Ann Smith Franklin
Ann Smith Franklin was the wife of the printer James Franklin and
sister-in-law to Benjamin Franklin. After experiencing harsh censorship
in Boston--including a jail term -- for the supposedly "wicked"
articles he published in The New England Courant, James
decamped for the freer atmosphere of the colony of Rhode Island.
He and Ann
first printing press to the colony and published its first newspaper,
Rhode Island Gazette. When James died in 1735, Ann was left
a widow, with five young children to support, at the age of thirty-nine.
She seems to have learned printing soon after her marriage in 1723.
Although she did only commercial job work in her first year of widowhood,
she soon expanded her repertoire, reviving the profitable Rhode
Island Almanack and becoming official printer to the colony.
In 1745 she undertook her largest commission, five hundred copies
of a folio
edition of the
Acts and Laws of Rhode Island. Princeton's copy is
bound in its original marbled papers. The volume also includes another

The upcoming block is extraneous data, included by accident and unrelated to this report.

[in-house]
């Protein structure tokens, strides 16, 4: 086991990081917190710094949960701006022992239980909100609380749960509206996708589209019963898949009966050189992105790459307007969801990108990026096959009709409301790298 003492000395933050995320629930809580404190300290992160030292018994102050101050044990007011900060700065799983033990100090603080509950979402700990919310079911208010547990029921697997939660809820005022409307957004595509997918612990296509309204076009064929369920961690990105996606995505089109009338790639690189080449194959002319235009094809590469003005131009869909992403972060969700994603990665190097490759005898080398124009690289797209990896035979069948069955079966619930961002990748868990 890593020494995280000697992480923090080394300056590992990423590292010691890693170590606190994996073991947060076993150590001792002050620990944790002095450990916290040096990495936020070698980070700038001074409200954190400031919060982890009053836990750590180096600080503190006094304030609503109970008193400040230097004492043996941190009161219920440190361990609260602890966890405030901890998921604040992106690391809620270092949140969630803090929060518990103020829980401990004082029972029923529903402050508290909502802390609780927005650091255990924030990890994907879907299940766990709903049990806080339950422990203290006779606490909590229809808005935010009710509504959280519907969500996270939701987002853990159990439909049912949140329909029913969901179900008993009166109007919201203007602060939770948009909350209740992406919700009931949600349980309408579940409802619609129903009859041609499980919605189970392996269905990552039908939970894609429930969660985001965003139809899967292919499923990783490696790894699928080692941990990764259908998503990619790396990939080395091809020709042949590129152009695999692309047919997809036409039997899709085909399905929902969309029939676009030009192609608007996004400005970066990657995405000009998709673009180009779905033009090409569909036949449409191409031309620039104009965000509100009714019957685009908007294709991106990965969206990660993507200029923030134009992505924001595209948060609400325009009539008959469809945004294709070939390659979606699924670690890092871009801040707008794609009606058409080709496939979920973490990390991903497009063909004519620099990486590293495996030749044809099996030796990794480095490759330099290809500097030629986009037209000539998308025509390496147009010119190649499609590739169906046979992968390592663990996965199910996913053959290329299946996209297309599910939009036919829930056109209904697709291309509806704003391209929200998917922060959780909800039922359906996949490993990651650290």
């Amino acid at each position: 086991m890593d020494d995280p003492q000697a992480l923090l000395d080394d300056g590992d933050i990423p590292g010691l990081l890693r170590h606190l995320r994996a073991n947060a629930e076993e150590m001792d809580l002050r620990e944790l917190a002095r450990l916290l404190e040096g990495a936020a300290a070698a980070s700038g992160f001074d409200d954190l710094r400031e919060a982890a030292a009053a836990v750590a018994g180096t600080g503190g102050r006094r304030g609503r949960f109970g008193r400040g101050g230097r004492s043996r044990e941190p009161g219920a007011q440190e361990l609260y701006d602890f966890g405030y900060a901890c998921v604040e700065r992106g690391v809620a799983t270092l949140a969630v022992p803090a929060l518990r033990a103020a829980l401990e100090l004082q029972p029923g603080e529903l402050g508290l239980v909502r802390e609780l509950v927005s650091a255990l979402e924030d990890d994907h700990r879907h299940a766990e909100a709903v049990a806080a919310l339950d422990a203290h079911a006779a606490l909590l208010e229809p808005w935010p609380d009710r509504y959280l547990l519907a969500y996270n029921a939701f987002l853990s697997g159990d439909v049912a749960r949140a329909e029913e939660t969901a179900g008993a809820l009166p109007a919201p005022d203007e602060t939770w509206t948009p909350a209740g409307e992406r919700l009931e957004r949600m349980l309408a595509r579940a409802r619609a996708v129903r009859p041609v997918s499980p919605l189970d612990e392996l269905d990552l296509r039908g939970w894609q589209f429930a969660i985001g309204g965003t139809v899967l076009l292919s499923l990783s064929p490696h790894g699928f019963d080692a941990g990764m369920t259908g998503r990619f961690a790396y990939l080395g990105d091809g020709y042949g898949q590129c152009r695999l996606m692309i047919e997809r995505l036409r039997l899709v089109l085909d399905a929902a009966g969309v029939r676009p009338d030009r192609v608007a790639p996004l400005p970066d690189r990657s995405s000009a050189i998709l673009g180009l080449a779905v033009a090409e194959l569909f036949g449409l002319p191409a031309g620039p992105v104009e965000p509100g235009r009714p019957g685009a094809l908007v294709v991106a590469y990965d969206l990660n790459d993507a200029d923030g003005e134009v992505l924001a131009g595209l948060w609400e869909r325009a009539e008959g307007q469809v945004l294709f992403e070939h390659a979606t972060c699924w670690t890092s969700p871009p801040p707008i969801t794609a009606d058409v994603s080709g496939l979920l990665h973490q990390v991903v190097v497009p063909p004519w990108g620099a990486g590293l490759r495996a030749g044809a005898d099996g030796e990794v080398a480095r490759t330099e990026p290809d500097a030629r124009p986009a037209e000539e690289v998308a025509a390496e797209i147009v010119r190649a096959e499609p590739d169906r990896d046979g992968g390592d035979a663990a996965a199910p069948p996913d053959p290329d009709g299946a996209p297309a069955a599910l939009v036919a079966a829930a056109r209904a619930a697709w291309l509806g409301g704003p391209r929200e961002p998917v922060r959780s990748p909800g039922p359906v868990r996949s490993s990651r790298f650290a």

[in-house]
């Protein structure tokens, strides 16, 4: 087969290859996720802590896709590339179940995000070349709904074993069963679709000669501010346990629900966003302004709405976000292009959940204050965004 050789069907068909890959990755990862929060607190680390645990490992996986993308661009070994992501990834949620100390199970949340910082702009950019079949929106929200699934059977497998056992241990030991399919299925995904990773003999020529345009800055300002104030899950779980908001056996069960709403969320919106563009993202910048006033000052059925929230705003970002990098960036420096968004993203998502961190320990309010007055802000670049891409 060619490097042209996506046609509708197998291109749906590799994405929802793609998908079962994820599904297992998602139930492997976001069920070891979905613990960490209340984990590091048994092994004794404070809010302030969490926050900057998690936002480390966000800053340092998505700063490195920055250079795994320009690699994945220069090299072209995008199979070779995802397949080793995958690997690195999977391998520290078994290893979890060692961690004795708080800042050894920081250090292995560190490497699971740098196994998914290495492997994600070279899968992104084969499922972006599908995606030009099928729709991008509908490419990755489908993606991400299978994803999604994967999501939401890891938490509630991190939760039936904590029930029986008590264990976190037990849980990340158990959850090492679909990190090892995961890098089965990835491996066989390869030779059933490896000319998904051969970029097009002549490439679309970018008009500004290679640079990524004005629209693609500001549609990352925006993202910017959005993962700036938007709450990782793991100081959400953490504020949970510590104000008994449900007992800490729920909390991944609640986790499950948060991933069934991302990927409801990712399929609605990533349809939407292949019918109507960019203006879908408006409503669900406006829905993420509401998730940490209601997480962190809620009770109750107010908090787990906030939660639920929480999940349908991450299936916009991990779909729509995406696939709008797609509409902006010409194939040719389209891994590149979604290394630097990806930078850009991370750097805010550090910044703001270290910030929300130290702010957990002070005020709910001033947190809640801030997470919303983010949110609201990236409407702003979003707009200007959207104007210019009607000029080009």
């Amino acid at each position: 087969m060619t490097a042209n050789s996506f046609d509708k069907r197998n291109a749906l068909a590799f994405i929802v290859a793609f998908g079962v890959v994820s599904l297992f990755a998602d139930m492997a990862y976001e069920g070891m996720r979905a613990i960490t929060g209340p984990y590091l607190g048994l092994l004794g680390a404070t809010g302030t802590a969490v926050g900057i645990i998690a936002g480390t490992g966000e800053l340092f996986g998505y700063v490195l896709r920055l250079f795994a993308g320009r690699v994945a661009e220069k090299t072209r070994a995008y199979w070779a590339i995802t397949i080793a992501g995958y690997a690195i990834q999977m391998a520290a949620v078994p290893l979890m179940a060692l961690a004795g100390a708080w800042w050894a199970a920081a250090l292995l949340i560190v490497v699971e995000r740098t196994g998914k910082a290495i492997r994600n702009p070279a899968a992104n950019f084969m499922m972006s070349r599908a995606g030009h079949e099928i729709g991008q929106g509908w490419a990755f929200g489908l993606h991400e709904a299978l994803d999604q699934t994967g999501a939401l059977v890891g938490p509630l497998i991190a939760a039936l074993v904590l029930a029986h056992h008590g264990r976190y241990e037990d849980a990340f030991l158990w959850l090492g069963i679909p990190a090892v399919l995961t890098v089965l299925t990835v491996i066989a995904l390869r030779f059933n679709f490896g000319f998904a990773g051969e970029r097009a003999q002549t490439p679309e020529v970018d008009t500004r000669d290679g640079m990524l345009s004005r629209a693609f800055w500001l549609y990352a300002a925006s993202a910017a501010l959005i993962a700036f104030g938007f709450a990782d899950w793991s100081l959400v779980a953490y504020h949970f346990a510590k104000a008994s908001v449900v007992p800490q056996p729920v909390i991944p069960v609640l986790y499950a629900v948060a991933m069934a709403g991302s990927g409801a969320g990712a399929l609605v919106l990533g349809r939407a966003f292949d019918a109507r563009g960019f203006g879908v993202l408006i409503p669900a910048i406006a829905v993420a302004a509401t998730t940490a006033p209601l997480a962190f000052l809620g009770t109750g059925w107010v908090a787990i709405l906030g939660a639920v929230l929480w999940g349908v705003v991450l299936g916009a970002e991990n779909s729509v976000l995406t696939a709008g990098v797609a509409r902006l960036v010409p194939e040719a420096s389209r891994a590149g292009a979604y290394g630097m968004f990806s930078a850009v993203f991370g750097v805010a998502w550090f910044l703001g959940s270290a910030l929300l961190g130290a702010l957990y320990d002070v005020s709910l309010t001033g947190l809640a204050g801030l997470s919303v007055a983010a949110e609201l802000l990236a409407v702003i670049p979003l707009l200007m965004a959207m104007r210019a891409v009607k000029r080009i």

item printed in her official capacity, the colony's charter
granted by Charles II.
Acts and Laws, of his Majesty's Colony of Rhode-Island,
and Providence-Plantations, in New-England, in America,
Newport, Rhode-Island: Printed by the Widow Franklin, and to be Sold
at the Town-School-House [sic], 1745.
The title page woodcut shows the arms of the colony.
Rare Books Division, the Miriam Y. Holden Collection on the History
Other works in the exhibition:
- The Charter Granted by His Majesty King Charles II to the
Governor and Company of the English Colony of Rhode-Island and
in New-England in America, Newport, Rhode-Island: Printed
by the Widow Franklin, and to be Sold at the Town School-House,